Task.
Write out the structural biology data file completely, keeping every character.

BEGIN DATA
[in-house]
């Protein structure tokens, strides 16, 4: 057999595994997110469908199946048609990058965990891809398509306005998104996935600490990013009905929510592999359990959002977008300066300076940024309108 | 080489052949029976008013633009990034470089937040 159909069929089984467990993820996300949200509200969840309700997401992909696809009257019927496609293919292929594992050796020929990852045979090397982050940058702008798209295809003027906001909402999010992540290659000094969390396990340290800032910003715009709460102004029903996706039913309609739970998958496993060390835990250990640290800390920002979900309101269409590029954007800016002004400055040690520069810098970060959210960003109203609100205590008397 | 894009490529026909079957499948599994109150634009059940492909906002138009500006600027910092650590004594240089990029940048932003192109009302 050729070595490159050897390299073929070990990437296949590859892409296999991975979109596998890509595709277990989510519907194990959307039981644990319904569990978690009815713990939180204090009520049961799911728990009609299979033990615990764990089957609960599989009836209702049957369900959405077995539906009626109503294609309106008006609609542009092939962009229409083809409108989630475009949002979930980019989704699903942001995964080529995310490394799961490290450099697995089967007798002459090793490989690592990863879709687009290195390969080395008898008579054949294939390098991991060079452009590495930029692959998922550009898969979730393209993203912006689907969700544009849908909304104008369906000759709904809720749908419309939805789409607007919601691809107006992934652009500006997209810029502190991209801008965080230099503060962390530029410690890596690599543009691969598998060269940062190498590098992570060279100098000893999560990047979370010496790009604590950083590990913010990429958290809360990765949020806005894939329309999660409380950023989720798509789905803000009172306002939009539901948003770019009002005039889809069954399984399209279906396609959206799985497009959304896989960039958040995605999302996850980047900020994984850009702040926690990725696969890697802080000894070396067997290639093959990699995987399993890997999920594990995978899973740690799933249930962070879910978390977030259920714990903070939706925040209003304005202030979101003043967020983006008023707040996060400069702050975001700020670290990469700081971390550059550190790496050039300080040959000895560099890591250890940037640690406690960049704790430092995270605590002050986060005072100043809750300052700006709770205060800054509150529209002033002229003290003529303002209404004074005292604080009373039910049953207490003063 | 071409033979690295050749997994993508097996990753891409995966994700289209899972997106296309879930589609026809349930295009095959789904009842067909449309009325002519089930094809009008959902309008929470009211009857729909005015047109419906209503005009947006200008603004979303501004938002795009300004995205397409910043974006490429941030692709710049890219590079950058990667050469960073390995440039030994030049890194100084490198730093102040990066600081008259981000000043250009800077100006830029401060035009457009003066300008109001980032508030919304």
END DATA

[in-house]
């Protein structure tokens, strides 16, 4: 057999595994997110469908199946048609990058965990891809398509306005998104996935600490990013009905929510592999359990959002977008300066300076940024309108 | 080489052949029976008013633009990034470089937040 159909069929089984467990993820996300949200509200969840309700997401992909696809009257019927496609293919292929594992050796020929990852045979090397982050940058702008798209295809003027906001909402999010992540290659000094969390396990340290800032910003715009709460102004029903996706039913309609739970998958496993060390835990250990640290800390920002979900309101269409590029954007800016002004400055040690520069810098970060959210960003109203609100205590008397 | 894009490529026909079957499948599994109150634009059940492909906002138009500006600027910092650590004594240089990029940048932003192109009302 050729070595490159050897390299073929070990990437296949590859892409296999991975979109596998890509595709277990989510519907194990959307039981644990319904569990978690009815713990939180204090009520049961799911728990009609299979033990615990764990089957609960599989009836209702049957369900959405077995539906009626109503294609309106008006609609542009092939962009229409083809409108989630475009949002979930980019989704699903942001995964080529995310490394799961490290450099697995089967007798002459090793490989690592990863879709687009290195390969080395008898008579054949294939390098991991060079452009590495930029692959998922550009898969979730393209993203912006689907969700544009849908909304104008369906000759709904809720749908419309939805789409607007919601691809107006992934652009500006997209810029502190991209801008965080230099503060962390530029410690890596690599543009691969598998060269940062190498590098992570060279100098000893999560990047979370010496790009604590950083590990913010990429958290809360990765949020806005894939329309999660409380950023989720798509789905803000009172306002939009539901948003770019009002005039889809069954399984399209279906396609959206799985497009959304896989960039958040995605999302996850980047900020994984850009702040926690990725696969890697802080000894070396067997290639093959990699995987399993890997999920594990995978899973740690799933249930962070879910978390977030259920714990903070939706925040209003304005202030979101003043967020983006008023707040996060400069702050975001700020670290990469700081971390550059550190790496050039300080040959000895560099890591250890940037640690406690960049704790430092995270605590002050986060005072100043809750300052700006709770205060800054509150529209002033002229003290003529303002209404004074005292604080009373039910049953207490003063 | 071409033979690295050749997994993508097996990753891409995966994700289209899972997106296309879930589609026809349930295009095959789904009842067909449309009325002519089930094809009008959902309008929470009211009857729909005015047109419906209503005009947006200008603004979303501004938002795009300004995205397409910043974006490429941030692709710049890219590079950058990667050469960073390995440039030994030049890194100084490198730093102040990066600081008259981000000043250009800077100006830029401060035009457009003066300008109001980032508030919304």